• Thursday, August 4, 8:00 pm: Conductors Stefan Asbury and Stephen Drury, pianist Thomas Adès, and soprano Tony Arnold join Tanglewood Music Center Fellows for an eclectic and free program of works by Oliver Knussen, Alvin Singleton, Thomas Adès (“Mazurkas, Op. 27”), Lee Hyla, and Christopher Trapani.
• Friday, August 5, 2:30 p.m.: TMC Fellows present the world premiere of a new work by Michael Gandolfi (“Fanfare for Ellen”), alongside chamber and choral works by Allison Loggins-Hull, Charles Wuorinen, Erin Graham, John Cage, and Julius Eastman in this free concert.
• Saturday, August 6, 6:00 p.m.: A Prelude program with works by Augusta Read Thomas, Mario Davidovsky, Unsuk Chin and Eleanor Alberga in this free concert.
• Sunday, August 7, 10:00 a.m.: Recent works by Carlos Simon, Andreia Pinto-Correia, Ricardo Zohn-Muldoon, John Harbison, Andile Khumalo, Jesse Jones, and George Lewis receive performances by TMC Fellows in this free concert.
• Monday, August 8, 8:00 p.m.: Composer George Benjamin conducts the American premiere of his opera “Lessons in Love and Violence,” performed in a concert version by TMC Vocal Fellows and the Tanglewood Music Center Orchestra.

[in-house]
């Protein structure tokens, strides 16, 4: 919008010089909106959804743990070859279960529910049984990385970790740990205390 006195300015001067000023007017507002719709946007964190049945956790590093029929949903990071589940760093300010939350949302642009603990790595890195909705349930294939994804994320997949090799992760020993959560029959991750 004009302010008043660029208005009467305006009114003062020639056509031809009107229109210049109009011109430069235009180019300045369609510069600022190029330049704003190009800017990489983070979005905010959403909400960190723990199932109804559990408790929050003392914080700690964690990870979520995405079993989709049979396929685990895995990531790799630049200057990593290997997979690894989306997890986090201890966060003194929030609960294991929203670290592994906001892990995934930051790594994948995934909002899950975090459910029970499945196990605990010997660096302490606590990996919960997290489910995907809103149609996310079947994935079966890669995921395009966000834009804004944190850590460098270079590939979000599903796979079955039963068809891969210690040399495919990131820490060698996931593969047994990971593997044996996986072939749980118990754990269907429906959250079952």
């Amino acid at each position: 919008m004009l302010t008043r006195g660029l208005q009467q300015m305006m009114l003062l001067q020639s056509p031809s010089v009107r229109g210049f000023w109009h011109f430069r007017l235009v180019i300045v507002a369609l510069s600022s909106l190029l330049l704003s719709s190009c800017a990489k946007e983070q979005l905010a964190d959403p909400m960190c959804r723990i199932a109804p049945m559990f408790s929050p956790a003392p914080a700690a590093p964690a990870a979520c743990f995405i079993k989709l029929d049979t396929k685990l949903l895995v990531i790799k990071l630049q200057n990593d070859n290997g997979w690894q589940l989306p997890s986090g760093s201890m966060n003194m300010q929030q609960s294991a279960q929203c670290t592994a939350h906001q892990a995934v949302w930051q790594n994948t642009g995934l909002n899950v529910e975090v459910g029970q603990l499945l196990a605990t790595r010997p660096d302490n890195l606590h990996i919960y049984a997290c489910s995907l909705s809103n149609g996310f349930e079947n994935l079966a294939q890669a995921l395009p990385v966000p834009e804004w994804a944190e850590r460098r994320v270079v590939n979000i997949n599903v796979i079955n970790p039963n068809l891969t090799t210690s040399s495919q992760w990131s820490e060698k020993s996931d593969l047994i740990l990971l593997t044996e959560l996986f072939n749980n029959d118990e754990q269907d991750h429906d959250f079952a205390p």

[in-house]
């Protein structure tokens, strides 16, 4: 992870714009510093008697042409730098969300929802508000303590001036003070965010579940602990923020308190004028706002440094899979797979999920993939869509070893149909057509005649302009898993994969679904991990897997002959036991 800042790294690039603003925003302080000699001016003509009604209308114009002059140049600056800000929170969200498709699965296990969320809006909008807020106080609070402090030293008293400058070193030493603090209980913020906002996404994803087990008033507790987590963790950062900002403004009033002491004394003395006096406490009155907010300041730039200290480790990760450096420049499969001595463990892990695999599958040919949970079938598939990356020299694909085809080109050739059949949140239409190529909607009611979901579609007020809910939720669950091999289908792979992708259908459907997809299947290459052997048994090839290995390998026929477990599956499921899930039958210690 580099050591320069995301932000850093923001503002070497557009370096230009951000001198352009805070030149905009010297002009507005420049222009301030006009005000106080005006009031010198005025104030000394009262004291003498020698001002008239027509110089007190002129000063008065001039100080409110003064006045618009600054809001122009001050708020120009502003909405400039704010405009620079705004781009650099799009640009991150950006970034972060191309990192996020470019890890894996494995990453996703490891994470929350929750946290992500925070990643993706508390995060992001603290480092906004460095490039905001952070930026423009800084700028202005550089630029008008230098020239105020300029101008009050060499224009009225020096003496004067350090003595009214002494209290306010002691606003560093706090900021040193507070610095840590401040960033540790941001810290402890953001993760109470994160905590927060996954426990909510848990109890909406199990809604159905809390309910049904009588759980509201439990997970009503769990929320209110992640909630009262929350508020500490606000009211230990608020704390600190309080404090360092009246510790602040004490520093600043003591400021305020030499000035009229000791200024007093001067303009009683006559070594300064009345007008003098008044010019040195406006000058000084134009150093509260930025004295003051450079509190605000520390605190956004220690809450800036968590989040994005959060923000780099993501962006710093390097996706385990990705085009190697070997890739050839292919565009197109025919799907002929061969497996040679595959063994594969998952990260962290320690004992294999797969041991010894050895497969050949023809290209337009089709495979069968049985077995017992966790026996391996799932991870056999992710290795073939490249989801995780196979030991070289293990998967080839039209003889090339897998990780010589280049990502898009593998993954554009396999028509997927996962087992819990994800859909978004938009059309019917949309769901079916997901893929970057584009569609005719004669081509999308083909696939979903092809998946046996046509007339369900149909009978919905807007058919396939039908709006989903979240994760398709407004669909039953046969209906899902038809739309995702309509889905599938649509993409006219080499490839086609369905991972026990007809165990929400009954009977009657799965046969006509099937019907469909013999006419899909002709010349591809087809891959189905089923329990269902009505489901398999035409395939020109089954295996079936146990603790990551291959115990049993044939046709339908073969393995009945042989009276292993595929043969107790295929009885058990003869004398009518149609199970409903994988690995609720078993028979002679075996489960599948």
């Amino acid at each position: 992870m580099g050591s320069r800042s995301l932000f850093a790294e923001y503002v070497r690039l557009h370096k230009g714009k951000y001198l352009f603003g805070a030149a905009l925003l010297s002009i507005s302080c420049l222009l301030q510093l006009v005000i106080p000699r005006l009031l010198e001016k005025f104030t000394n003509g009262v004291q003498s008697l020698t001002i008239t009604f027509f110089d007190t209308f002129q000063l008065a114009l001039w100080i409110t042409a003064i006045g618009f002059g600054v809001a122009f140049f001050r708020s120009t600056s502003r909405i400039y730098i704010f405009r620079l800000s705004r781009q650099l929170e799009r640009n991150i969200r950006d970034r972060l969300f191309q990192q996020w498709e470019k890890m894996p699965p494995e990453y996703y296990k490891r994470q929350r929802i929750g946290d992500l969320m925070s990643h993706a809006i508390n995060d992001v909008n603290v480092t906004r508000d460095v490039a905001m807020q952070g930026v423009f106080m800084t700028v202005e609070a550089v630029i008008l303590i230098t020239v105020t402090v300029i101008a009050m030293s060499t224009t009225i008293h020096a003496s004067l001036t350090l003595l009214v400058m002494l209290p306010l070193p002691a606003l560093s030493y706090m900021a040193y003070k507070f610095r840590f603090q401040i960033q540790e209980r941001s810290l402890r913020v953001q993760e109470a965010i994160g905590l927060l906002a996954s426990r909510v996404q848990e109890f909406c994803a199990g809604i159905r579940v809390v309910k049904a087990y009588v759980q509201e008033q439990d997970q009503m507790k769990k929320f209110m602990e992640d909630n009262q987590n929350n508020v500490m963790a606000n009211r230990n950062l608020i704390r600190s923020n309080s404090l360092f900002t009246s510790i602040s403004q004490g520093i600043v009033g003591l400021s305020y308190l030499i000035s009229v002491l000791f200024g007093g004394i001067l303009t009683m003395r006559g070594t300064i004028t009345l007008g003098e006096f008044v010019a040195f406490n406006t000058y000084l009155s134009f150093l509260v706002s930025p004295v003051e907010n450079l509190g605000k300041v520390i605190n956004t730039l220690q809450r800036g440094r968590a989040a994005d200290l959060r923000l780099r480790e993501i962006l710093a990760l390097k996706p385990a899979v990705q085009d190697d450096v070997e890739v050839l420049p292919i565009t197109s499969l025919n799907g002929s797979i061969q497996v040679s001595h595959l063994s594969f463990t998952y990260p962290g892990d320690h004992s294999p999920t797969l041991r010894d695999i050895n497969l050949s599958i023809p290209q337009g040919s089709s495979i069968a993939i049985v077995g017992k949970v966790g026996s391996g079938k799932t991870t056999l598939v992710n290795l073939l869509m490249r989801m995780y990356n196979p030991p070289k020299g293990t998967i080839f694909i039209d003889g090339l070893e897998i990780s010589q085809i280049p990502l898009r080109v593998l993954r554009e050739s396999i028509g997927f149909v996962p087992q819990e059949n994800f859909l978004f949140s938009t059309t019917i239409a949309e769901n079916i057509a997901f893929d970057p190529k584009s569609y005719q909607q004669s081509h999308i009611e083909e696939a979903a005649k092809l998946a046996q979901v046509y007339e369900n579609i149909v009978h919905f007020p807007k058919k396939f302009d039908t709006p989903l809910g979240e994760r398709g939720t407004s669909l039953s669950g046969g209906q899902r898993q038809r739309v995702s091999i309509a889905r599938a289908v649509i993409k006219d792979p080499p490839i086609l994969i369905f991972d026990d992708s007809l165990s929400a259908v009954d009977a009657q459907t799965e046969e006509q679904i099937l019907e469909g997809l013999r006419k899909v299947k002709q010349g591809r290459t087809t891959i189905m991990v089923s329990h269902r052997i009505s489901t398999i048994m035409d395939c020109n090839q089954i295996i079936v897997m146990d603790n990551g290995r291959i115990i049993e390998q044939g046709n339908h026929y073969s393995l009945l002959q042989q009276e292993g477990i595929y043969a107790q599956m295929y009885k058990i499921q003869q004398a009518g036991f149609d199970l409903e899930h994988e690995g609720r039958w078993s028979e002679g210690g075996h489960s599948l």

Programs in The Linde Center
• Wednesday, August 3, 1:30-3:30 pm: Tanglewood Learning Institute (TLI) Open Cello Workshop with Juilliard String Quartet cellist Astrid Schween.
• Thursday, August 4, 1:00-2:00 pm: TLI In Conversation with TMC Director (retired) Ellen Highstein; Festival of Contemporary Music Concert co-curators Tony Arnold, Steven Drury, George Lewis, and Astrid Schween; and host Asadour Santourian in Studio E.
• Friday, August 5, 1:00-2:15 p.m.: Coffee with Composers at the Gordon Studio.
• Saturday, August 6, 1:00-2:15 pm: Coffee with Composers at the Gordon Studio.
• Saturday, August 6, 6:00 p.m.: For this Saturday evening Prelude concert at the Linde Center’s Studio E, TMC Fellows perform the world premiere of Augusta Read Thomas’ “Bebop Riddle II,” as well as chamber works by Mario Davidovsky, Unsuk Chin, and Eleanor Alberga.
• Sunday, August 7, 1:00-2:15 p.m.: Coffee with Composers at the Gordon Studio.
• Sunday, August 7, 8:00 pm, in the Linde Center Studio E. The popular Silent Film Program returns with original music by TMC Composition Fellows set to Charlie Chaplin’s classic 1921 film “The Kid.”
Sevenars Music Festival
Founded in 1968, Sevenars Concerts, Inc. is showcasing its 54st anniversary season of six summer concerts, held at the Academy in the historic village of South Worthington, MA, located at 15 Ireland Street, just off MA Route 112.
• Sunday, August 7 at, 4:00 pm: Sevenars is delighted to present its penultimate concert of the summer season featuring pianist Judith Lynn Stillman and Friends: Rachel Braude (flute and piccolo) and Charles Dimmick (violin) – performing a diverse chamber music program entitled “The Birds and the B’s” – featuring extraordinary works across the stylistic musical spectrum by wonderfully fascinating composers of highly characterful salon music: César Cui, Florence Price, Cécile Chaminade, Jacques Ibert, Lynn Stillman, Mélanie Bonis, Amy Beach, Herman Beeftink, William Bolcom, Grazyna Bacewicz and Lili Boulanger.